The only film I’d seen Vanessa Hudgens in prior to this was Harmony Korine’s divisive Spring Breakers (2013). Her character was mostly annoying, which was probably intentional. She can act, though I never once bought the fact she’s supposed to be a hooker in 1983. For that matter, the production design at large does a poor job of conveying the year, outside of some cars that fit the period. Hudgens plays your standard street-hardened hooker who gets all gooey inside when someone hits the right nerve. She just wants to see Hansen behind bars so she can move on with her life. Hudgens delivers some scenes with true, raw emotion that showed she isn’t just a pretty face.
50 Cent, however… I’m still laughing at that hair. And, really, his acting in general. He’s popped up in at least half a dozen or more films I’ve seen, and not once has he given a performance that wouldn’t have been better served with an actual actor. I guess he’s the right fit for Pimp Clate Johnson here. Luckily, we’ve got trustworthy character actors like Kevin Dunn and Kurt Fuller and Dean Norris (Hank!) to deliver strong support.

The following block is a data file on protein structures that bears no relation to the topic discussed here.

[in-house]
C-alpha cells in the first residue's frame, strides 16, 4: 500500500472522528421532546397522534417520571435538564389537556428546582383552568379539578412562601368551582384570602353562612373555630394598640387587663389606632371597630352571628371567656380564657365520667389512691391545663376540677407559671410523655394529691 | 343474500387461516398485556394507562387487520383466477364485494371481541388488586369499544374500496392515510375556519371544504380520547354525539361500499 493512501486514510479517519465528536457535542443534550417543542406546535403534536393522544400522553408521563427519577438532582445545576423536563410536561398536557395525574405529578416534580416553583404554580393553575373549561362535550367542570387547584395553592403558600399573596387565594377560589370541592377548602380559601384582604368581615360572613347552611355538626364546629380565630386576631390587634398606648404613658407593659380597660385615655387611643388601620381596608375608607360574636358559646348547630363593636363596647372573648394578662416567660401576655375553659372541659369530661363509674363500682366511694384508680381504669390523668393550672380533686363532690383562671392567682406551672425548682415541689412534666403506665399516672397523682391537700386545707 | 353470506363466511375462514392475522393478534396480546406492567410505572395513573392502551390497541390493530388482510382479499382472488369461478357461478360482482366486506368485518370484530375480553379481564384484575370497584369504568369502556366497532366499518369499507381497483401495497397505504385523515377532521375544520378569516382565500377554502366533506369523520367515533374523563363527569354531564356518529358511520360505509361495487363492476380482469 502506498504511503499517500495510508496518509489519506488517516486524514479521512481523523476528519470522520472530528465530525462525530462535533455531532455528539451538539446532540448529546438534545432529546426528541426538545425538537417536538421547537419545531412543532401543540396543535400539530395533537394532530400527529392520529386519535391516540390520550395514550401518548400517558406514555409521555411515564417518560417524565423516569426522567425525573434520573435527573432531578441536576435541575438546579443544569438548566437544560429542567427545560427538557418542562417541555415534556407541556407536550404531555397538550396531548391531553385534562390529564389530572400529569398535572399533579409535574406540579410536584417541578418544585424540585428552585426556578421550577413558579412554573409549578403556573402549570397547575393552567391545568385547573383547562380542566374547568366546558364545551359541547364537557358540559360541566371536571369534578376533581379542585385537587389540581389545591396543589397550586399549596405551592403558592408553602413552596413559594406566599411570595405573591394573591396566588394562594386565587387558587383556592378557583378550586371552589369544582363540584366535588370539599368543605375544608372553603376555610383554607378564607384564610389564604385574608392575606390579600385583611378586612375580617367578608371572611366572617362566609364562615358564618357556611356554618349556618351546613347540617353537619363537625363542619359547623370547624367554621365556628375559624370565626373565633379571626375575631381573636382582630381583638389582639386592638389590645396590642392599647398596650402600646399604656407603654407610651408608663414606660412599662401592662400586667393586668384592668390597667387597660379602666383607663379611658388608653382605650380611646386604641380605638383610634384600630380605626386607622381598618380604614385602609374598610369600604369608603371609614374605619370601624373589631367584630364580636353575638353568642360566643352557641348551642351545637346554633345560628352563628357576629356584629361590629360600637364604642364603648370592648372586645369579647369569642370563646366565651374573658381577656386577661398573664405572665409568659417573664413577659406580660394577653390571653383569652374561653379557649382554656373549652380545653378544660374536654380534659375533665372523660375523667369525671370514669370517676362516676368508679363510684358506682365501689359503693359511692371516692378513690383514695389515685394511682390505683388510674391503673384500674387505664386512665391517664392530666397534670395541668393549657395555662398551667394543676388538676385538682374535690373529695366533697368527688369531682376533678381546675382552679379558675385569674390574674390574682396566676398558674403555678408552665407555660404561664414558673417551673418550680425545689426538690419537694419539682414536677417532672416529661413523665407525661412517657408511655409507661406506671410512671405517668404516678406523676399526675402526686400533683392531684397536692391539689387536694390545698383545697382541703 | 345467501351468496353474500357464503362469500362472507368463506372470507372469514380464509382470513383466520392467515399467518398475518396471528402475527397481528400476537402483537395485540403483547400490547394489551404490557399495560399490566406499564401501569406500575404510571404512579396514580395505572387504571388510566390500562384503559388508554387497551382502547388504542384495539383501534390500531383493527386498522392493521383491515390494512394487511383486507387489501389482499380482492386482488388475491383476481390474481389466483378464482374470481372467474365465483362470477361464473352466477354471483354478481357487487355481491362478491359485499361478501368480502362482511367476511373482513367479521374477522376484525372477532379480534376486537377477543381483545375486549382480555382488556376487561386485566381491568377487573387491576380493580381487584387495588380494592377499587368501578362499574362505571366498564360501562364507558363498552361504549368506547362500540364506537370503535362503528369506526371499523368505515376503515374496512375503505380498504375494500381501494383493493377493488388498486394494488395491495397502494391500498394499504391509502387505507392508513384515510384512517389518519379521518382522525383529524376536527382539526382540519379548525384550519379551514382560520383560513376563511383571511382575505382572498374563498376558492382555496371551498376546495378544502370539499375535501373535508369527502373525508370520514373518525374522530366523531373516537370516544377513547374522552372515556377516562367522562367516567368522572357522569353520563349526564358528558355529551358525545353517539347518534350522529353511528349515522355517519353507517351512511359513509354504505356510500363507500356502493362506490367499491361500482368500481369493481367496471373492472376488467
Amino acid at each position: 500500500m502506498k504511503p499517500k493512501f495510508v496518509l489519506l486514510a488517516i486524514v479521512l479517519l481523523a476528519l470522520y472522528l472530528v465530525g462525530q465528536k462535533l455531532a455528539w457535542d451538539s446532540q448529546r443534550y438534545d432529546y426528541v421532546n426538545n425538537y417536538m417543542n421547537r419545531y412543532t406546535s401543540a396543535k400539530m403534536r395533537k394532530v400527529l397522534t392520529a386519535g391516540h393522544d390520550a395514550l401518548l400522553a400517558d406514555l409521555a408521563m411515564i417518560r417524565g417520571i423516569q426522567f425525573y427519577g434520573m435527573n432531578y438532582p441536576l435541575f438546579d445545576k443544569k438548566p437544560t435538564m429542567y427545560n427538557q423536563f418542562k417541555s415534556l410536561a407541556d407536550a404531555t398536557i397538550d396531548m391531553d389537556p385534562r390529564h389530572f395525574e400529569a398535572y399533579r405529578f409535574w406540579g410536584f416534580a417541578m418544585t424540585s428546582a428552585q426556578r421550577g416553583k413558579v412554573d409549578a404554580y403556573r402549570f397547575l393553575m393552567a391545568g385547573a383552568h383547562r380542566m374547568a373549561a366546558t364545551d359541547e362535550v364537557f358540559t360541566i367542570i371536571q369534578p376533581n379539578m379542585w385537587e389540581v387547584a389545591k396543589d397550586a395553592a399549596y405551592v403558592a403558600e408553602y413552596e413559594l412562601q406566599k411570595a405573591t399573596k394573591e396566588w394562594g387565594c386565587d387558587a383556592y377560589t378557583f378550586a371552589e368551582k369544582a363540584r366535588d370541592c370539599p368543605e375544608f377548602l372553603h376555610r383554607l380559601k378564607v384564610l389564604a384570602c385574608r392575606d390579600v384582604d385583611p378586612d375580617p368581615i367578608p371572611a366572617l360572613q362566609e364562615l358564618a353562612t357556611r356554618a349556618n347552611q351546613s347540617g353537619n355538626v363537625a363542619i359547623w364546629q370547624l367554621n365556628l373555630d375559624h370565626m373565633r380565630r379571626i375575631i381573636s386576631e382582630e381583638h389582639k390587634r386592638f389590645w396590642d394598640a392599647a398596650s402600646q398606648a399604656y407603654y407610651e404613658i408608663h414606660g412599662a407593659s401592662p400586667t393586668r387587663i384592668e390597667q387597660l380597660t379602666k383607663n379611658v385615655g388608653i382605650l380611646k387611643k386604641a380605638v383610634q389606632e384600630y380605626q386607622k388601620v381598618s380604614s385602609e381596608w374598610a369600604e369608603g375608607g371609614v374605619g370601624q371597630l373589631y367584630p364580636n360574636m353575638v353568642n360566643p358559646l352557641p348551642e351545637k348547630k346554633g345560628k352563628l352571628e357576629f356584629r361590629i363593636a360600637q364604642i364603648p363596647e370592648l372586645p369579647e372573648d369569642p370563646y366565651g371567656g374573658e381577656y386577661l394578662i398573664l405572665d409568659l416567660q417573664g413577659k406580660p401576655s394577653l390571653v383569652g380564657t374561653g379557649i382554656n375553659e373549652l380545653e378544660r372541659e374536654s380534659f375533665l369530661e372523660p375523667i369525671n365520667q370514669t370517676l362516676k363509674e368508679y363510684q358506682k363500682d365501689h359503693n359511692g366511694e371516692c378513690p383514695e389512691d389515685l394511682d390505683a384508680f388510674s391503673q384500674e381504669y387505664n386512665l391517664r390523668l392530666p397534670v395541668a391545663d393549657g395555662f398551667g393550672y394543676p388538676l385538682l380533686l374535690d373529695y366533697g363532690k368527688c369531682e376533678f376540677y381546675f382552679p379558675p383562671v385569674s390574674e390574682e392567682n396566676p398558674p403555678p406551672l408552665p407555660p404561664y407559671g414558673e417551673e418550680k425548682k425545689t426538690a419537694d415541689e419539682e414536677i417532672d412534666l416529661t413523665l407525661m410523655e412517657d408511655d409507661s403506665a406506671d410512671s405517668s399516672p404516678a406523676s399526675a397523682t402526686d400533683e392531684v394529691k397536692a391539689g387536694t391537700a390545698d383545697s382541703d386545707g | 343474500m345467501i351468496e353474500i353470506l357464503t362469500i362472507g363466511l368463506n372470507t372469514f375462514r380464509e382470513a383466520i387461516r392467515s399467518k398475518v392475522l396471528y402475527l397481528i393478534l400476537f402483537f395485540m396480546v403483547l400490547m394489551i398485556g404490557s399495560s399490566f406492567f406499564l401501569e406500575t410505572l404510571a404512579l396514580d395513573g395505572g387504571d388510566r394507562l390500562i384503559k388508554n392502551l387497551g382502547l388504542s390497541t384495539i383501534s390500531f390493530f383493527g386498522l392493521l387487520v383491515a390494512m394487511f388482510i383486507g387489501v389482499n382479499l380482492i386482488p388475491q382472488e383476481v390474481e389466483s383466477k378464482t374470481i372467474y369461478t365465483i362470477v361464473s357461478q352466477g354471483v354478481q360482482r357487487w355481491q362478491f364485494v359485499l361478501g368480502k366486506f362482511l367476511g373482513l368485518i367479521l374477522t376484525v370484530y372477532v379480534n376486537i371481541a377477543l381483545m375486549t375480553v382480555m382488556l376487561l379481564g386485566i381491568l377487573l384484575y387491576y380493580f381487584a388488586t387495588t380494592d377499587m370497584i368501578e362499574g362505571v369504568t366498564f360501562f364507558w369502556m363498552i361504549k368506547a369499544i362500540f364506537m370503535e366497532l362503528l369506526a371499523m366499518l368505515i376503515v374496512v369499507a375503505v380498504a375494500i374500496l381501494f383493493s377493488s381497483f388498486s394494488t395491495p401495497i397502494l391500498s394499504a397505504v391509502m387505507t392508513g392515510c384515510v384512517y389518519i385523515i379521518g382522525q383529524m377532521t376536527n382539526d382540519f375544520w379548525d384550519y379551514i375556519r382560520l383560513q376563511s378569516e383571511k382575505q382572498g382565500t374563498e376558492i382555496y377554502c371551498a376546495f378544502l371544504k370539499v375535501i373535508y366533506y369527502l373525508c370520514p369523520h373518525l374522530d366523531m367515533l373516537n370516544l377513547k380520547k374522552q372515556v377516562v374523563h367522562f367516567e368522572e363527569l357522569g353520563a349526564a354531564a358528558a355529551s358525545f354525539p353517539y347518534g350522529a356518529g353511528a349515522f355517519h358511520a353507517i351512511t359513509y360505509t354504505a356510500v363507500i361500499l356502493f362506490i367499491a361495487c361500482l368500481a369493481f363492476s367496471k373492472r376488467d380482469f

The film ends with a dedication to the victims of Robert Hansen. Scott Walker specifically said he didn’t want to glorify Hansen through this film, presenting him only when the story required it and focusing more on Cindy and Jack’s relationship. We don’t delve deeply into who Hansen is or why he’s doing this; that isn’t the film’s concern. Most serial killer films have a tendency to glorify the killer’s actions, so in that respect this film is refreshing. The Frozen Ground doesn’t break much new ground, though with its gripping story and stellar performances from its leads – and the gorgeous, isolated Alaskan landscape – that doesn’t matter so much. A lot of films can be seen as derivative; what matters is who’s telling the story and how good of a job they do it.